Thursday, June 25, 2009

The Pantomimes of Liars

The other night after Maria went to bed I watched Quentin Tarrantino's movie True Romance, an action-packed flick about unlikely romance, adventure, mob violence, and a one-time-only drug deal that got a lot of people killed. The cast of characters included Christian Slater, Patricia Arquette, Gary Oldman, Dennis Hopper, Christopher Walken, and James Gandolfini, and a few other notable actors. Yeah, I loved the show. I have seen it several times and I look forward to the next time. Two thumbs up.

In the film Slater, a comic book store manager, meets Arquette, a hooker, in the movie theater. They fall in love, get married, and he goes to her pimp, Oldman, to collect her personal belongings. He gets into a huge fight and kills Oldman and his Negro thug minion. Slater grabs some suitcases and goes home. He discovers that one suitcase contains a lot of bagged white powder. The couple stops to see Slater's dad, Hopper, to borrow some traveling money, then rushes off to LA to sell the drugs and enjoy a honeymoon.

In the next scene, mafia capo Walken arrives with crew at Hopper's trailer house and asks Slater's whereabouts. It seems that Oldman had taken Slater's driver license before Slater killed him, and Slater had left it at the crime scene. After tying up Hopper, Walken inquires about Slater's and Arquette's whereabouts and destination. Hopper denies knowing anything, whereupon Walken says to Hopper...

"Sicilians are great liars. The best in the world. I'm Sicilian. My father was the world heavy-weight champion of Sicilian liars. From growing up with him I learned the pantomime. There are seventeen different things a guy can do when he lies to give himself away. A guy's got seventeen pantomimes. A woman's got twenty, but a guy's got seventeen... but, if you know them, like you know your own face, they beat lie detectors all to hell. Now, what we got here is a little game of show and tell. You don't wanna show me nothin', but you're tellin me everything. I know you know where they are, so tell me before I do some damage you won't walk away from."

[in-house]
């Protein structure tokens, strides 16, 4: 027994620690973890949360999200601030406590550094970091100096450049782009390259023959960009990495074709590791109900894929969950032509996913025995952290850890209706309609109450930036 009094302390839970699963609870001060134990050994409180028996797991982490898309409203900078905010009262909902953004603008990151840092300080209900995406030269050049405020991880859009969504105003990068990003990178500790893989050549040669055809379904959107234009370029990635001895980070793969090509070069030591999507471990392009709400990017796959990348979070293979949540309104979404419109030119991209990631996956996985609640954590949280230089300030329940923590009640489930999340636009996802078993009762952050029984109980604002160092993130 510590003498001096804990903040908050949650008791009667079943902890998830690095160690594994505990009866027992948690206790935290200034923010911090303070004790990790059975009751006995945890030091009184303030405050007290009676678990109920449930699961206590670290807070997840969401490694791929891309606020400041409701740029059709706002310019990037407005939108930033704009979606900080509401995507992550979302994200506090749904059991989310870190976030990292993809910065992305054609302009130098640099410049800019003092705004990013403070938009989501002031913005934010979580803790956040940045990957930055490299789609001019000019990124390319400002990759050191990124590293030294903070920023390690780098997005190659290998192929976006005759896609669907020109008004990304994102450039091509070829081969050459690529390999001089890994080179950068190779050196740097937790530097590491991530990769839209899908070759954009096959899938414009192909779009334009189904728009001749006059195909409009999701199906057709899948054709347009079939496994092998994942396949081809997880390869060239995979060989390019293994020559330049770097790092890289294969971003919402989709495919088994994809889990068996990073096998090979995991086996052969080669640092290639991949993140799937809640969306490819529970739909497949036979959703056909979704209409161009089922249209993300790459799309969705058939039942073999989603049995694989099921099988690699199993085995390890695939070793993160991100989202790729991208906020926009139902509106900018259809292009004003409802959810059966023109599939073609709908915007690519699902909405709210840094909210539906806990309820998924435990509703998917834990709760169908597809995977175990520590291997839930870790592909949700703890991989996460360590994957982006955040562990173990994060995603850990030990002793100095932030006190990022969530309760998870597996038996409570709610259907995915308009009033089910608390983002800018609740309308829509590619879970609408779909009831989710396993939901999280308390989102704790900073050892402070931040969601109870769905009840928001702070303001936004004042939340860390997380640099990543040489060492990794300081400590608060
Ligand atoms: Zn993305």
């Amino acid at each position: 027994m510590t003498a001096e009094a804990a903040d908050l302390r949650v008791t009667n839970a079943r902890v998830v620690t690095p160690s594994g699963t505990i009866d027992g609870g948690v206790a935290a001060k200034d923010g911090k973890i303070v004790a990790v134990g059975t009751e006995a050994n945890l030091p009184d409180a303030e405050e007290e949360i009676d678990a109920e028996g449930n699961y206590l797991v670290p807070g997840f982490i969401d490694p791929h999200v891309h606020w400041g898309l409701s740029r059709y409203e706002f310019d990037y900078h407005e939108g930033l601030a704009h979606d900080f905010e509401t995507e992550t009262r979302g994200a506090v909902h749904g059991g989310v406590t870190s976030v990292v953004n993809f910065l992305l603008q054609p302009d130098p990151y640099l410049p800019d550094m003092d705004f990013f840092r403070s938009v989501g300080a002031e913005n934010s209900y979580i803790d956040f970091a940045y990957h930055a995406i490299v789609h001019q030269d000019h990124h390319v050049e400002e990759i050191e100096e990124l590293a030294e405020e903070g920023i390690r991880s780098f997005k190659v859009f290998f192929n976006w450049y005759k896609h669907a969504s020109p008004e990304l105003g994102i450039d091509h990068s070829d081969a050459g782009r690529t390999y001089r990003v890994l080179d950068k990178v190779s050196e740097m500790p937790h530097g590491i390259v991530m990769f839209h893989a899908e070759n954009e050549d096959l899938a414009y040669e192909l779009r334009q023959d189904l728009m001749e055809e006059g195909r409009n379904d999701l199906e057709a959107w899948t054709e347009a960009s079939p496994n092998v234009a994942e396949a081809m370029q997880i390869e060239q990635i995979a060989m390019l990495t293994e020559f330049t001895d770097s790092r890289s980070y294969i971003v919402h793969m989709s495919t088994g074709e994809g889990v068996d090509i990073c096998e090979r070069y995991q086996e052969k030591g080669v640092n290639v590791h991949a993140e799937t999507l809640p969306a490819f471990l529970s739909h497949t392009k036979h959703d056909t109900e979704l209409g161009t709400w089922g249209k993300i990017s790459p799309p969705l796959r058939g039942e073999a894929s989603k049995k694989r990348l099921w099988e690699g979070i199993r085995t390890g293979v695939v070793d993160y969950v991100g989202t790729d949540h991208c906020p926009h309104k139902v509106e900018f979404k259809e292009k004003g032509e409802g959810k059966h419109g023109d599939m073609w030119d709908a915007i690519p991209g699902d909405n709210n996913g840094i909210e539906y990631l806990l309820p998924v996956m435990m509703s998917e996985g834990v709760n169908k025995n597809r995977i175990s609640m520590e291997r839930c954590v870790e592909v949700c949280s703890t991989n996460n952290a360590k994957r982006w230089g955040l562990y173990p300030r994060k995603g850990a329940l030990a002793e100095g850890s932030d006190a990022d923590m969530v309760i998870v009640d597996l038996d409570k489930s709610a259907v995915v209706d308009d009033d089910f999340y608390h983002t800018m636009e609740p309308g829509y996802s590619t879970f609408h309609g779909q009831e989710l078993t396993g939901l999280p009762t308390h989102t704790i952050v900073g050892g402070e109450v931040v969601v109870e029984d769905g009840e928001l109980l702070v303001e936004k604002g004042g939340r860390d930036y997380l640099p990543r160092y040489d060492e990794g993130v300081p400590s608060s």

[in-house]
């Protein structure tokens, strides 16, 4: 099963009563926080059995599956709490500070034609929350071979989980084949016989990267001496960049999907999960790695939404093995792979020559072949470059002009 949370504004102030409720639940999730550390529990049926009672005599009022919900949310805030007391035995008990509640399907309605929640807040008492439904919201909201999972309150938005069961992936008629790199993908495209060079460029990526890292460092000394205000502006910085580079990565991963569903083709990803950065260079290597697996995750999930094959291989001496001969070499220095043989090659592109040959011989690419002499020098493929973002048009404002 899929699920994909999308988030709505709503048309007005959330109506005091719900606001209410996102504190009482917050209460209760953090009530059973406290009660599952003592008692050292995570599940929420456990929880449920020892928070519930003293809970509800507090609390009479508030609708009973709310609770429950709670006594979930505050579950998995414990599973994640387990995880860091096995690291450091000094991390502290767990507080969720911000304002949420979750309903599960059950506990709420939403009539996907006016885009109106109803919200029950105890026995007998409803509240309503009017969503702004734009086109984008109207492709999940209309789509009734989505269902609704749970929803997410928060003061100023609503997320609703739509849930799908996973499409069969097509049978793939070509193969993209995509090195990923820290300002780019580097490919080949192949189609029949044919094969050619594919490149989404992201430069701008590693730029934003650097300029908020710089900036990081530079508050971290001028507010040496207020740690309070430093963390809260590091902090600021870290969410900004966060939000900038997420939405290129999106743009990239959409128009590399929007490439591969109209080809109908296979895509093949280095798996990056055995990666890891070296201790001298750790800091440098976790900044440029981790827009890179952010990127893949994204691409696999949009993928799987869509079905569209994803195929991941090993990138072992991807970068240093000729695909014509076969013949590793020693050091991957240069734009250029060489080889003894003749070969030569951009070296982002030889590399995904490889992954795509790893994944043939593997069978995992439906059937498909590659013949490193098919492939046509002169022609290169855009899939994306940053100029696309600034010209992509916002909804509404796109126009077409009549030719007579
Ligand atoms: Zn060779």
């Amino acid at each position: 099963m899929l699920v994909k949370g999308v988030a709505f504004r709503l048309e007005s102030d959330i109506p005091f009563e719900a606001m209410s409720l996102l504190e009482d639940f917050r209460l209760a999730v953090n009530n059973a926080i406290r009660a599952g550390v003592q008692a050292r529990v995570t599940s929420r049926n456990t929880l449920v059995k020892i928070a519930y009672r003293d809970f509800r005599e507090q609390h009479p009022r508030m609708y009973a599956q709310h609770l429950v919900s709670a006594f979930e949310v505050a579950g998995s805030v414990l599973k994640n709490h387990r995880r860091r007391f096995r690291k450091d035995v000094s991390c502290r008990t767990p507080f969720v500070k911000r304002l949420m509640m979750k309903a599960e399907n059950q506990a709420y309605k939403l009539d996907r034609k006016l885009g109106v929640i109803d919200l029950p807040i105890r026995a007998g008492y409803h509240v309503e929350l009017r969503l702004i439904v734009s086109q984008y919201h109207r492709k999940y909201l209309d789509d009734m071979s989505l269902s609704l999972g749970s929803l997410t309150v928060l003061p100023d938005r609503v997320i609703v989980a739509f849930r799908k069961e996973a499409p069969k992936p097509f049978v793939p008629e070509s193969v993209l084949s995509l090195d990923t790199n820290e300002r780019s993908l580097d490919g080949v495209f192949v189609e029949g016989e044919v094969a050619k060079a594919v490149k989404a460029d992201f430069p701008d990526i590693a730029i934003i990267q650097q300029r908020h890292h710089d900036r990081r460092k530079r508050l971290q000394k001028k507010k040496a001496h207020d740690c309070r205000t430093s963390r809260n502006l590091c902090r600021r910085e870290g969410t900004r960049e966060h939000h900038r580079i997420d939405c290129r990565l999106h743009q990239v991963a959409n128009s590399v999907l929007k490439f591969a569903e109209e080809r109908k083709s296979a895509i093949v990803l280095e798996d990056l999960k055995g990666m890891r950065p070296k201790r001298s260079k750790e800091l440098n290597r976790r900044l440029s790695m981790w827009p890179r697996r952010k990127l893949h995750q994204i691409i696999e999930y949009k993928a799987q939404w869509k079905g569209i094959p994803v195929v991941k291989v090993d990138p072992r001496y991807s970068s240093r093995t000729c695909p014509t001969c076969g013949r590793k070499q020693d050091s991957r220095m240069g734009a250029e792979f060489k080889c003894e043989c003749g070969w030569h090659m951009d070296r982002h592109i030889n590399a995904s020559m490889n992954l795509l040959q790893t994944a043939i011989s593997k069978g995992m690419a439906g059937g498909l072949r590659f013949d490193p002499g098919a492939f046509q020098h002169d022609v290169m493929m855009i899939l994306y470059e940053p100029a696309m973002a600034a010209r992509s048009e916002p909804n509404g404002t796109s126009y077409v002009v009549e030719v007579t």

Here, watch the "Sicilian scene"...

According to my understanding, a mime actor mimics facial expressions and body movements, while a pantomime actor mimics expressions, body movements, and speech mannerisms. It seems to me that all good lawyers and students of the law should know the pantomimes of a liar by heart. It really can help when interrogating witnesses. In fact, it can help anyone when interacting with people in general. So I ask: What ARE these pantomimes?

Before I get into the answer, I point out that I consider all lie-detecting techniques a highly subjective art form. During an actual interrogation, one might want to tell the subject something similar to what Walken said about the pantomimes and let the subject know that his reaction to the interrogation has already revealed some of them. This might just demoralize the subject sufficiently to get the subject to start telling the truth.

I did a little digging and came up with the LIAR PANTOMIMES below. 

To interpret the pantomimes with greatest accuracy, observe the key behavior of the liar within the first 5 seconds after a stimulus such as asking a question. Take note of any deception indicator in that behavior. In particular take note of clusters of two or more deception indicators where the second and subsequent indicators occur within or AFTER the first 5 seconds, for those make deception intensely likely.  And it might help to note the immediate facial expressions that flash by in, say, a tenth of a second, for the deceiver might tend to portray a fixed facial expression that the flash betrays.